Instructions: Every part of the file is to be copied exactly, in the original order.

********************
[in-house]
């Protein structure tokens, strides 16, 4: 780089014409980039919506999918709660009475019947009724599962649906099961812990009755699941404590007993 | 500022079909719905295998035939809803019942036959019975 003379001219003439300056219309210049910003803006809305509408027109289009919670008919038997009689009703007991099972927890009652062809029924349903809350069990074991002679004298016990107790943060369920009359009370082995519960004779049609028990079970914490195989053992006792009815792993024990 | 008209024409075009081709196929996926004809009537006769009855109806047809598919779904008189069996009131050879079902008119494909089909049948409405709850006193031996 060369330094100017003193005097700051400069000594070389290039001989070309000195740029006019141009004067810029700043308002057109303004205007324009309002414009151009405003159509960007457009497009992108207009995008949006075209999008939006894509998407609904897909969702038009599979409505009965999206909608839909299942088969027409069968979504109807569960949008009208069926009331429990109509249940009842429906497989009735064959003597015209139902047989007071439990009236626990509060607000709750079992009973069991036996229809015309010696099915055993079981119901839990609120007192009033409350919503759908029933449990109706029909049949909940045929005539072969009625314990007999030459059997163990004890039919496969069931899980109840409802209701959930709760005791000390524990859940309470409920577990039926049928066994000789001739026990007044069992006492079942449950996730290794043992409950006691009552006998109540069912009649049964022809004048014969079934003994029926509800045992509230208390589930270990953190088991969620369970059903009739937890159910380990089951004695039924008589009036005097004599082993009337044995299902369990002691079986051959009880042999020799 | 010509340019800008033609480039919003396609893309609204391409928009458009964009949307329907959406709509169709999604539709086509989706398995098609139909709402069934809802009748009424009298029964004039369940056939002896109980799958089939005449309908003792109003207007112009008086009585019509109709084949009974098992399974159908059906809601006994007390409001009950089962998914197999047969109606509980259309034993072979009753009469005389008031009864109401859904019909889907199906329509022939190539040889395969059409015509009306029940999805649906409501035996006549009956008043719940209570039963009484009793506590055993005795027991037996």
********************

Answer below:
[in-house]
């Protein structure tokens, strides 16, 4: 780089014409980039919506999918709660009475019947009724599962649906099961812990009755699941404590007993 | 500022079909719905295998035939809803019942036959019975 003379001219003439300056219309210049910003803006809305509408027109289009919670008919038997009689009703007991099972927890009652062809029924349903809350069990074991002679004298016990107790943060369920009359009370082995519960004779049609028990079970914490195989053992006792009815792993024990 | 008209024409075009081709196929996926004809009537006769009855109806047809598919779904008189069996009131050879079902008119494909089909049948409405709850006193031996 060369330094100017003193005097700051400069000594070389290039001989070309000195740029006019141009004067810029700043308002057109303004205007324009309002414009151009405003159509960007457009497009992108207009995008949006075209999008939006894509998407609904897909969702038009599979409505009965999206909608839909299942088969027409069968979504109807569960949008009208069926009331429990109509249940009842429906497989009735064959003597015209139902047989007071439990009236626990509060607000709750079992009973069991036996229809015309010696099915055993079981119901839990609120007192009033409350919503759908029933449990109706029909049949909940045929005539072969009625314990007999030459059997163990004890039919496969069931899980109840409802209701959930709760005791000390524990859940309470409920577990039926049928066994000789001739026990007044069992006492079942449950996730290794043992409950006691009552006998109540069912009649049964022809004048014969079934003994029926509800045992509230208390589930270990953190088991969620369970059903009739937890159910380990089951004695039924008589009036005097004599082993009337044995299902369990002691079986051959009880042999020799 | 010509340019800008033609480039919003396609893309609204391409928009458009964009949307329907959406709509169709999604539709086509989706398995098609139909709402069934809802009748009424009298029964004039369940056939002896109980799958089939005449309908003792109003207007112009008086009585019509109709084949009974098992399974159908059906809601006994007390409001009950089962998914197999047969109606509980259309034993072979009753009469005389008031009864109401859904019909889907199906329509022939190539040889395969059409015509009306029940999805649906409501035996006549009956008043719940209570039963009484009793506590055993005795027991037996």